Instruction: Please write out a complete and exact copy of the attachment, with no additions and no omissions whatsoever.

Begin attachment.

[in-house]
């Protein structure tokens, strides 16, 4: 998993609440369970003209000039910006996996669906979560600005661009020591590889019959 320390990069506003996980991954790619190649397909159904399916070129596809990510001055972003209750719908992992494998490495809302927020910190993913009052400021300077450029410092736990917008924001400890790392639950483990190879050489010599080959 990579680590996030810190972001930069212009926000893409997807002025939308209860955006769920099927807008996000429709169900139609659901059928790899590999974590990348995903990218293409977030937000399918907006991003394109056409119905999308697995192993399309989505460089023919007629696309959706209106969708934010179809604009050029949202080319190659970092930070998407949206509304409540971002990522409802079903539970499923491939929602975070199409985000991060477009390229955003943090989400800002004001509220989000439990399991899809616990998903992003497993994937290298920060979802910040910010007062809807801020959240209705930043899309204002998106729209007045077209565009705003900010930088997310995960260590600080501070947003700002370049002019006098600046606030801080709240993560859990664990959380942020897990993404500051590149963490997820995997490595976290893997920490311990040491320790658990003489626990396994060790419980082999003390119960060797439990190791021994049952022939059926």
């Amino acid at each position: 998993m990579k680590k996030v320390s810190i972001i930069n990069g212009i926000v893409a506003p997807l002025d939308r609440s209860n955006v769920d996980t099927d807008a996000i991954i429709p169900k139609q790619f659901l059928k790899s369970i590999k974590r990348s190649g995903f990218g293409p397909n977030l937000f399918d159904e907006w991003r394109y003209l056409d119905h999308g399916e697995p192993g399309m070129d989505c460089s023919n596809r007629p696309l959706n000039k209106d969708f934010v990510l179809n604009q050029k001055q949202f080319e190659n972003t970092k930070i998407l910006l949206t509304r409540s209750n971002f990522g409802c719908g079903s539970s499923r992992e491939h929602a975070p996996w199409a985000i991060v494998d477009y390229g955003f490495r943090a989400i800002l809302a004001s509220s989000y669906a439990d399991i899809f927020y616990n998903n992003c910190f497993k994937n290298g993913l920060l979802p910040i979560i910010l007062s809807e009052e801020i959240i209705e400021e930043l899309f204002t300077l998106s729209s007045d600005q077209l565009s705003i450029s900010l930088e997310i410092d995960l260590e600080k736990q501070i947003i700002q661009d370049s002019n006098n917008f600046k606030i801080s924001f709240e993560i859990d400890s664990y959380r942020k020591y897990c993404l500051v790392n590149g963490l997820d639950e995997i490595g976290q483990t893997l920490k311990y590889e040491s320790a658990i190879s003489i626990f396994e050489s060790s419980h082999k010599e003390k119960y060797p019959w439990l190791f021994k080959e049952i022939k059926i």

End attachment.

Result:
[in-house]
């Protein structure tokens, strides 16, 4: 998993609440369970003209000039910006996996669906979560600005661009020591590889019959 320390990069506003996980991954790619190649397909159904399916070129596809990510001055972003209750719908992992494998490495809302927020910190993913009052400021300077450029410092736990917008924001400890790392639950483990190879050489010599080959 990579680590996030810190972001930069212009926000893409997807002025939308209860955006769920099927807008996000429709169900139609659901059928790899590999974590990348995903990218293409977030937000399918907006991003394109056409119905999308697995192993399309989505460089023919007629696309959706209106969708934010179809604009050029949202080319190659970092930070998407949206509304409540971002990522409802079903539970499923491939929602975070199409985000991060477009390229955003943090989400800002004001509220989000439990399991899809616990998903992003497993994937290298920060979802910040910010007062809807801020959240209705930043899309204002998106729209007045077209565009705003900010930088997310995960260590600080501070947003700002370049002019006098600046606030801080709240993560859990664990959380942020897990993404500051590149963490997820995997490595976290893997920490311990040491320790658990003489626990396994060790419980082999003390119960060797439990190791021994049952022939059926």
């Amino acid at each position: 998993m990579k680590k996030v320390s810190i972001i930069n990069g212009i926000v893409a506003p997807l002025d939308r609440s209860n955006v769920d996980t099927d807008a996000i991954i429709p169900k139609q790619f659901l059928k790899s369970i590999k974590r990348s190649g995903f990218g293409p397909n977030l937000f399918d159904e907006w991003r394109y003209l056409d119905h999308g399916e697995p192993g399309m070129d989505c460089s023919n596809r007629p696309l959706n000039k209106d969708f934010v990510l179809n604009q050029k001055q949202f080319e190659n972003t970092k930070i998407l910006l949206t509304r409540s209750n971002f990522g409802c719908g079903s539970s499923r992992e491939h929602a975070p996996w199409a985000i991060v494998d477009y390229g955003f490495r943090a989400i800002l809302a004001s509220s989000y669906a439990d399991i899809f927020y616990n998903n992003c910190f497993k994937n290298g993913l920060l979802p910040i979560i910010l007062s809807e009052e801020i959240i209705e400021e930043l899309f204002t300077l998106s729209s007045d600005q077209l565009s705003i450029s900010l930088e997310i410092d995960l260590e600080k736990q501070i947003i700002q661009d370049s002019n006098n917008f600046k606030i801080s924001f709240e993560i859990d400890s664990y959380r942020k020591y897990c993404l500051v790392n590149g963490l997820d639950e995997i490595g976290q483990t893997l920490k311990y590889e040491s320790a658990i190879s003489i626990f396994e050489s060790s419980h082999k010599e003390k119960y060797p019959w439990l190791f021994k080959e049952i022939k059926i």